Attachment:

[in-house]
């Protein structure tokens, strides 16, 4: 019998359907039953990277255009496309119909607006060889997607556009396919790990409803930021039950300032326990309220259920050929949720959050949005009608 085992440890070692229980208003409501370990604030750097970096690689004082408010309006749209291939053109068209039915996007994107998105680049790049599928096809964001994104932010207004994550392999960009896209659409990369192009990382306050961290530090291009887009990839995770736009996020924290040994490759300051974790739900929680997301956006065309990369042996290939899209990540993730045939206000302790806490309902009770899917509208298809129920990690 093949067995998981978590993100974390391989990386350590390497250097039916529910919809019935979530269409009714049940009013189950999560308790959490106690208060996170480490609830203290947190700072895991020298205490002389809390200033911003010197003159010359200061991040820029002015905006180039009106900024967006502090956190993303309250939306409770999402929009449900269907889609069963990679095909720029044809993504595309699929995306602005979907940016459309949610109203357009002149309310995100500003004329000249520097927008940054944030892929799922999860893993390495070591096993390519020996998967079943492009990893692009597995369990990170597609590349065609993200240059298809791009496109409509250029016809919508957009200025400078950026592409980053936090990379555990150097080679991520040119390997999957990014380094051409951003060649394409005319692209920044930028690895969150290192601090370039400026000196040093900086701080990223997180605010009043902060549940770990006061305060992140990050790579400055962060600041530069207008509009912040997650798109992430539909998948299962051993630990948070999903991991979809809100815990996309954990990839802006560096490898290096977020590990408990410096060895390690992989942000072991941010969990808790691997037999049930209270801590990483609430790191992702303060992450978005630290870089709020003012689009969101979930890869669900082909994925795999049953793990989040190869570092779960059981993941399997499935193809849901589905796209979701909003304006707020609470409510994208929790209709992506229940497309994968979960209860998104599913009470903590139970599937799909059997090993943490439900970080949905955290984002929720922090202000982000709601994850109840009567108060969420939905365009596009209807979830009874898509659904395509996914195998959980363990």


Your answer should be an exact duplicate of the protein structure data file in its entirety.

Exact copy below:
[in-house]
């Protein structure tokens, strides 16, 4: 019998359907039953990277255009496309119909607006060889997607556009396919790990409803930021039950300032326990309220259920050929949720959050949005009608 085992440890070692229980208003409501370990604030750097970096690689004082408010309006749209291939053109068209039915996007994107998105680049790049599928096809964001994104932010207004994550392999960009896209659409990369192009990382306050961290530090291009887009990839995770736009996020924290040994490759300051974790739900929680997301956006065309990369042996290939899209990540993730045939206000302790806490309902009770899917509208298809129920990690 093949067995998981978590993100974390391989990386350590390497250097039916529910919809019935979530269409009714049940009013189950999560308790959490106690208060996170480490609830203290947190700072895991020298205490002389809390200033911003010197003159010359200061991040820029002015905006180039009106900024967006502090956190993303309250939306409770999402929009449900269907889609069963990679095909720029044809993504595309699929995306602005979907940016459309949610109203357009002149309310995100500003004329000249520097927008940054944030892929799922999860893993390495070591096993390519020996998967079943492009990893692009597995369990990170597609590349065609993200240059298809791009496109409509250029016809919508957009200025400078950026592409980053936090990379555990150097080679991520040119390997999957990014380094051409951003060649394409005319692209920044930028690895969150290192601090370039400026000196040093900086701080990223997180605010009043902060549940770990006061305060992140990050790579400055962060600041530069207008509009912040997650798109992430539909998948299962051993630990948070999903991991979809809100815990996309954990990839802006560096490898290096977020590990408990410096060895390690992989942000072991941010969990808790691997037999049930209270801590990483609430790191992702303060992450978005630290870089709020003012689009969101979930890869669900082909994925795999049953793990989040190869570092779960059981993941399997499935193809849901589905796209979701909003304006707020609470409510994208929790209709992506229940497309994968979960209860998104599913009470903590139970599937799909059997090993943490439900970080949905955290984002929720922090202000982000709601994850109840009567108060969420939905365009596009209807979830009874898509659904395509996914195998959980363990």